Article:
The following figures show a CAD model and several views of the built SST system. Though slated to be moved to Australia, the SST is currently located at 8000ft elevation in the White Sands Missile Range of New Mexico. Eventually, there will be three to four such locations worldwide to insure complete coverage of near earth asteroids and space debris.
The SST system is a Mersenne-Schmidt (wiki) telescope design with a highly sensitive curved mosaic focal surface CCD (charge-coupled device, wiki) camera. There are 12 CCD devices aligned to the curved focal surface. Each CCD has 2048 by 4086 matrix of 15μm pixels.
It is of critical importance to maintain the temperature gradients across CCD arrays as low as possible. This is due to the fact that thermal energy can excite extraneous electrons into the image pixels making it harder to distinguish the ‘dark current’ photoelectrons from those of the actual image. Thermoelectric (TE) modules are typically employed in cooling of CCD arrays to keep thermal gradients at a minimum; the reader may refer to an earlier Electronics Cooling’s article on the application of TE modules in cooling CCD arrays. Lower temperatures benefit the operation of CCDs but in general, temperatures below 120degC render CCDs non-functional.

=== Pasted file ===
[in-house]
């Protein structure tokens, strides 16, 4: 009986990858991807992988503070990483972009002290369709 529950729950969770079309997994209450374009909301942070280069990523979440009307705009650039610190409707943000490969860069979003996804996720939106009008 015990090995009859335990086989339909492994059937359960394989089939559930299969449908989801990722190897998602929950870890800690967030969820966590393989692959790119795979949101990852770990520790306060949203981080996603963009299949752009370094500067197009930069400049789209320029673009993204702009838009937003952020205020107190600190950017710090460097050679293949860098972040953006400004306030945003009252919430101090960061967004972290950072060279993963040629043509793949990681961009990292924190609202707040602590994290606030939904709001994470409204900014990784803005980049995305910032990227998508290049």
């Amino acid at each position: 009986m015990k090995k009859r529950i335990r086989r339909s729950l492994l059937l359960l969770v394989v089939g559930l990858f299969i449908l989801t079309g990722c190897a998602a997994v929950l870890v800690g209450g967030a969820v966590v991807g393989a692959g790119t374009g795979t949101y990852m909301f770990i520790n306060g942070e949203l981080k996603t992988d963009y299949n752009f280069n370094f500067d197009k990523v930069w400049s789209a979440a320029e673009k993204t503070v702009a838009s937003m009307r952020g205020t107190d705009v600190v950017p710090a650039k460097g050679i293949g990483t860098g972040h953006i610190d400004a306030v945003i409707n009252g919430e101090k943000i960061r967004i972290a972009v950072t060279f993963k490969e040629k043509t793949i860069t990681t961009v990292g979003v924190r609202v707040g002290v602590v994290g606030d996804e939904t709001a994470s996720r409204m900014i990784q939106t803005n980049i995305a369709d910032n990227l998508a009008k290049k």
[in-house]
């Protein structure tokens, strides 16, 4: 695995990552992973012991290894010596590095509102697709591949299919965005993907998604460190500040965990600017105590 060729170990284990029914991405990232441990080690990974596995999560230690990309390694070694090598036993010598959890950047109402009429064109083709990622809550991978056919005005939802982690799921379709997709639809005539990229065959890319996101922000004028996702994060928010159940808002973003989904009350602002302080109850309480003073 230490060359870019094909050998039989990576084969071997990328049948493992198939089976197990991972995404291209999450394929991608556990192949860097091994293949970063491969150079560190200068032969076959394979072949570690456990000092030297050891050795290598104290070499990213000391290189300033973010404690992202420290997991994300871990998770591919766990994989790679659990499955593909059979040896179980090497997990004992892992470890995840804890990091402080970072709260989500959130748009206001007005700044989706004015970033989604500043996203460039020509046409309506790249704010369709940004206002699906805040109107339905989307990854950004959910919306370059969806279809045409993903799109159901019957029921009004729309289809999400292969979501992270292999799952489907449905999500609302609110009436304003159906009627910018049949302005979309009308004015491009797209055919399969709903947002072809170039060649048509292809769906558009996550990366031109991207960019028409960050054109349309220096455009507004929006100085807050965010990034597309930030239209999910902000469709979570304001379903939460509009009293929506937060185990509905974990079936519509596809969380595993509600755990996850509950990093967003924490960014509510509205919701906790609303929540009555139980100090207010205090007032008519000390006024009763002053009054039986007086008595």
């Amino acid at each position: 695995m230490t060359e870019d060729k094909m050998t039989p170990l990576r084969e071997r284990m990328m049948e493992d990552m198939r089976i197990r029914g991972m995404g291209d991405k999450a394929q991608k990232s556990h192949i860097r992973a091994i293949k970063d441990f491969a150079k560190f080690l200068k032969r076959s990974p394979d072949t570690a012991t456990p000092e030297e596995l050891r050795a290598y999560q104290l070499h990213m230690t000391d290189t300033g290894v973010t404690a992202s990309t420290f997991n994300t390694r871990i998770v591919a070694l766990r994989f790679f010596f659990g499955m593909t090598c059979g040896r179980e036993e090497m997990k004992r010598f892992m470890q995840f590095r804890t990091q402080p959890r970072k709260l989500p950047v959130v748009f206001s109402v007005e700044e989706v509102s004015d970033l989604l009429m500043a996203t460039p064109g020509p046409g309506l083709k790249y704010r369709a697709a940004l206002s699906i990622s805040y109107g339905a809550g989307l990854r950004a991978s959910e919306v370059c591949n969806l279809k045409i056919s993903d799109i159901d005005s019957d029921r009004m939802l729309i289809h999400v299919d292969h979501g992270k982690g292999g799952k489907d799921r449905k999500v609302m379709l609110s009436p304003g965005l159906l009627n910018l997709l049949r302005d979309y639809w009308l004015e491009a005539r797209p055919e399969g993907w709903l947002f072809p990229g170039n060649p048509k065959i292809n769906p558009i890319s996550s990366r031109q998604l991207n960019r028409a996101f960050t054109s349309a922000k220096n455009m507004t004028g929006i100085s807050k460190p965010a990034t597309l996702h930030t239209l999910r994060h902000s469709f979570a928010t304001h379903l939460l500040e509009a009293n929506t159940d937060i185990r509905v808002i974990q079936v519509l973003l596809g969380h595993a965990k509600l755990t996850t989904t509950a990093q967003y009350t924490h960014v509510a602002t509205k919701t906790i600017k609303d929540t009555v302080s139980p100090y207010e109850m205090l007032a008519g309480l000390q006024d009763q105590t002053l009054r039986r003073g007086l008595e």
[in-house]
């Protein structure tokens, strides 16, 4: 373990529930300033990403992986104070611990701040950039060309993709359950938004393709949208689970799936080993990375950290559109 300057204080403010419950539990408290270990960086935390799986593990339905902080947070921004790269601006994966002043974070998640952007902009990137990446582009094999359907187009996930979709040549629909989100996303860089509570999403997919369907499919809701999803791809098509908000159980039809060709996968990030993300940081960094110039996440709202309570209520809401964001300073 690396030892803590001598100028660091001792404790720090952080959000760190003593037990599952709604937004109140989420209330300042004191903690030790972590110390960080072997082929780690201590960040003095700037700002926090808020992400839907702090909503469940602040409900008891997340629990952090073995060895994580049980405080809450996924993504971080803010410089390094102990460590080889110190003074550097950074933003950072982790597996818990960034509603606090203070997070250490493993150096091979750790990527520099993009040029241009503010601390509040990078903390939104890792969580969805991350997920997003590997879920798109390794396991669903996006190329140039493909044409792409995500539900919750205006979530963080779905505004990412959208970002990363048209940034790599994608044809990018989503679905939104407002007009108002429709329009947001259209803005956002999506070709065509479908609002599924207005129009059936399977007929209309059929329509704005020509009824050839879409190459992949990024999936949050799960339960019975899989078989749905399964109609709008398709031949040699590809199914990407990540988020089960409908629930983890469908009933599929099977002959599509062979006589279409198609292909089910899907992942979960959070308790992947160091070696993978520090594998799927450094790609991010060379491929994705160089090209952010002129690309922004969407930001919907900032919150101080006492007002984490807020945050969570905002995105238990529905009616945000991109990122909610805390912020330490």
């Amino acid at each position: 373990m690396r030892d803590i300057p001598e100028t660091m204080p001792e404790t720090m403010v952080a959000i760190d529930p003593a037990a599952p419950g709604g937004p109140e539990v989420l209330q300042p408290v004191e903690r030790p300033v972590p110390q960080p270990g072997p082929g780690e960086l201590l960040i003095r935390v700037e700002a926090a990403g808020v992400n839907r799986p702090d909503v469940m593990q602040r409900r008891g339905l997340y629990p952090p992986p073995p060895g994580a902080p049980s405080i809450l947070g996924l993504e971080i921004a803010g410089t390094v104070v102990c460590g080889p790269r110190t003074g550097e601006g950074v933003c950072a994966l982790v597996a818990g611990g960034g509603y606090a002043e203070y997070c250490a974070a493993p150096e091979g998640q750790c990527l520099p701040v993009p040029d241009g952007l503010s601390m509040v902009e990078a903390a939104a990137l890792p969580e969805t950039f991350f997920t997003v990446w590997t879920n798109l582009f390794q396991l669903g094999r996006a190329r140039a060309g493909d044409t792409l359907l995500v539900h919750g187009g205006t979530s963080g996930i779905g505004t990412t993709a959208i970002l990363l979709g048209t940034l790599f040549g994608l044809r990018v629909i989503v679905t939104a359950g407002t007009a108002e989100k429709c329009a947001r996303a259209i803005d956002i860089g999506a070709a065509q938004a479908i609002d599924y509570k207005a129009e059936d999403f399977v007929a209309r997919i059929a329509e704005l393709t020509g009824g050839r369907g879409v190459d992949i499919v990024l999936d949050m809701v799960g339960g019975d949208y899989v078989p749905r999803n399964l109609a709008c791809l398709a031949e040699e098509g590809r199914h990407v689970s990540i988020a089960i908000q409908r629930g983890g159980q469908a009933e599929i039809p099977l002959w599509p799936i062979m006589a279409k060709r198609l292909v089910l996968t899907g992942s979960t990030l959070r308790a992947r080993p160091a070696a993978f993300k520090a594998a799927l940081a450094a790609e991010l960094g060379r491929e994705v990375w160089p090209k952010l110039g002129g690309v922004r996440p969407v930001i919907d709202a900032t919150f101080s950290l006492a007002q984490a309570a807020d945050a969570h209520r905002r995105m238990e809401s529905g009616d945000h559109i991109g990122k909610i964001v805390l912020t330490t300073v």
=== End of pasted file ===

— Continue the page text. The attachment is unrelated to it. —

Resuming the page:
Detailed information on the electronic / electro-mechanical packaging of the SST system still remains classified. The figure below shows the wide field of view CCD in MIT’s Lincoln lab.
The figure below shows one of the 12 imagers with a curved focal surface with corrections for optical aberrations. There may be TE coolers underneath each CCD but that information is not freely available. To curve the silicon wafers of each CCD and precisely align them, MIT’s Lincoln Lab used new manufacturing and metrology techniques. Three components of the CCD imager –the sensing layer, its associated etched circuitry, and a carrier Silicon wafer were altered to achieve the desired curvature(see figure below).
The steel structure of the SST also figures prominently in thermal management –the temperatures fluctuate over a range of -12degC in winter to +25degC in summer. Dome pre-conditioning is used to prevent convection losses from the optics.
There are 58 temperature sensors on the telescope structure and a model generated from the sensor readings helps in minimizing the spherical aberration of mirrors. The temperature model based on the sensor readings provides the best indication to SST system’s thermal equilibrium to keep the telescope in focus as the ambient temperature varies. The model also provides local isothermal boundary temperatures to maintain the curved CCD arrays at temperatures to keep dark currents to a minimum.
As more updates become available, Electronics Cooling will publish updated blogs on this every interesting and technically challenging application of thermal management in large space telescopes. Stay tuned!